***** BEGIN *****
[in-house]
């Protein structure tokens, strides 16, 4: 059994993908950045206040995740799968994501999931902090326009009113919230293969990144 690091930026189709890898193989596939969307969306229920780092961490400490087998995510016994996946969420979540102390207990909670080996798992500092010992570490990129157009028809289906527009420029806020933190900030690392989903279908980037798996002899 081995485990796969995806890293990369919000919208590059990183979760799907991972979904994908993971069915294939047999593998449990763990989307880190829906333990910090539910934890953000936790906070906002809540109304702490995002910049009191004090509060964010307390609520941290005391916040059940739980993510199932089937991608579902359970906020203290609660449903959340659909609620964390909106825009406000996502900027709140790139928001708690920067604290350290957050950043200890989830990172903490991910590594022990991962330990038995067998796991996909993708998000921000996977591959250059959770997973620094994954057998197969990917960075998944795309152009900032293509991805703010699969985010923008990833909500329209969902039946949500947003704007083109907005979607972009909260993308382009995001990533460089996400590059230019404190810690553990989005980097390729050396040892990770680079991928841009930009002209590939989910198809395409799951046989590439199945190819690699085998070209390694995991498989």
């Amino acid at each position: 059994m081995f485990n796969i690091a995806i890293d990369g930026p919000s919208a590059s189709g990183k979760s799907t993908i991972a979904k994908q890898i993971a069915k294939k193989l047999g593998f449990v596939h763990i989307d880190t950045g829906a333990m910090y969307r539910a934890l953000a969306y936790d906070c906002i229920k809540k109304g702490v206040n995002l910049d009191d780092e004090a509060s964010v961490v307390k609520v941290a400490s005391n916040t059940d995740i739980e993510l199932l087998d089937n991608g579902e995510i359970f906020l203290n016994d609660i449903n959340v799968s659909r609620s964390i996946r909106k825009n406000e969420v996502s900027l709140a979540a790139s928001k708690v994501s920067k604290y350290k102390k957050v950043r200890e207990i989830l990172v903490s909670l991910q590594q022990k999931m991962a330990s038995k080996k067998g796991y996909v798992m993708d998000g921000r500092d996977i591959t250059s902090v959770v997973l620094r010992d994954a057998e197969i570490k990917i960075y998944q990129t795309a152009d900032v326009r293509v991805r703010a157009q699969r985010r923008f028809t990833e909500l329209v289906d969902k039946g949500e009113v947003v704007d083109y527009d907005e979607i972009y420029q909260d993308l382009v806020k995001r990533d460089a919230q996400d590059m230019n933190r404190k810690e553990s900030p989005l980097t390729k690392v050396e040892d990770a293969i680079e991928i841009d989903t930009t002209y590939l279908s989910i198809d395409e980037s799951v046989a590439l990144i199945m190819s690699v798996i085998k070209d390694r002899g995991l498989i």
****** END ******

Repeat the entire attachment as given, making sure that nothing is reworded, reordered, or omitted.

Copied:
[in-house]
């Protein structure tokens, strides 16, 4: 059994993908950045206040995740799968994501999931902090326009009113919230293969990144 690091930026189709890898193989596939969307969306229920780092961490400490087998995510016994996946969420979540102390207990909670080996798992500092010992570490990129157009028809289906527009420029806020933190900030690392989903279908980037798996002899 081995485990796969995806890293990369919000919208590059990183979760799907991972979904994908993971069915294939047999593998449990763990989307880190829906333990910090539910934890953000936790906070906002809540109304702490995002910049009191004090509060964010307390609520941290005391916040059940739980993510199932089937991608579902359970906020203290609660449903959340659909609620964390909106825009406000996502900027709140790139928001708690920067604290350290957050950043200890989830990172903490991910590594022990991962330990038995067998796991996909993708998000921000996977591959250059959770997973620094994954057998197969990917960075998944795309152009900032293509991805703010699969985010923008990833909500329209969902039946949500947003704007083109907005979607972009909260993308382009995001990533460089996400590059230019404190810690553990989005980097390729050396040892990770680079991928841009930009002209590939989910198809395409799951046989590439199945190819690699085998070209390694995991498989």
């Amino acid at each position: 059994m081995f485990n796969i690091a995806i890293d990369g930026p919000s919208a590059s189709g990183k979760s799907t993908i991972a979904k994908q890898i993971a069915k294939k193989l047999g593998f449990v596939h763990i989307d880190t950045g829906a333990m910090y969307r539910a934890l953000a969306y936790d906070c906002i229920k809540k109304g702490v206040n995002l910049d009191d780092e004090a509060s964010v961490v307390k609520v941290a400490s005391n916040t059940d995740i739980e993510l199932l087998d089937n991608g579902e995510i359970f906020l203290n016994d609660i449903n959340v799968s659909r609620s964390i996946r909106k825009n406000e969420v996502s900027l709140a979540a790139s928001k708690v994501s920067k604290y350290k102390k957050v950043r200890e207990i989830l990172v903490s909670l991910q590594q022990k999931m991962a330990s038995k080996k067998g796991y996909v798992m993708d998000g921000r500092d996977i591959t250059s902090v959770v997973l620094r010992d994954a057998e197969i570490k990917i960075y998944q990129t795309a152009d900032v326009r293509v991805r703010a157009q699969r985010r923008f028809t990833e909500l329209v289906d969902k039946g949500e009113v947003v704007d083109y527009d907005e979607i972009y420029q909260d993308l382009v806020k995001r990533d460089a919230q996400d590059m230019n933190r404190k810690e553990s900030p989005l980097t390729k690392v050396e040892d990770a293969i680079e991928i841009d989903t930009t002209y590939l279908s989910i198809d395409e980037s799951v046989a590439l990144i199945m190819s690699v798996i085998k070209d390694r002899g995991l498989i």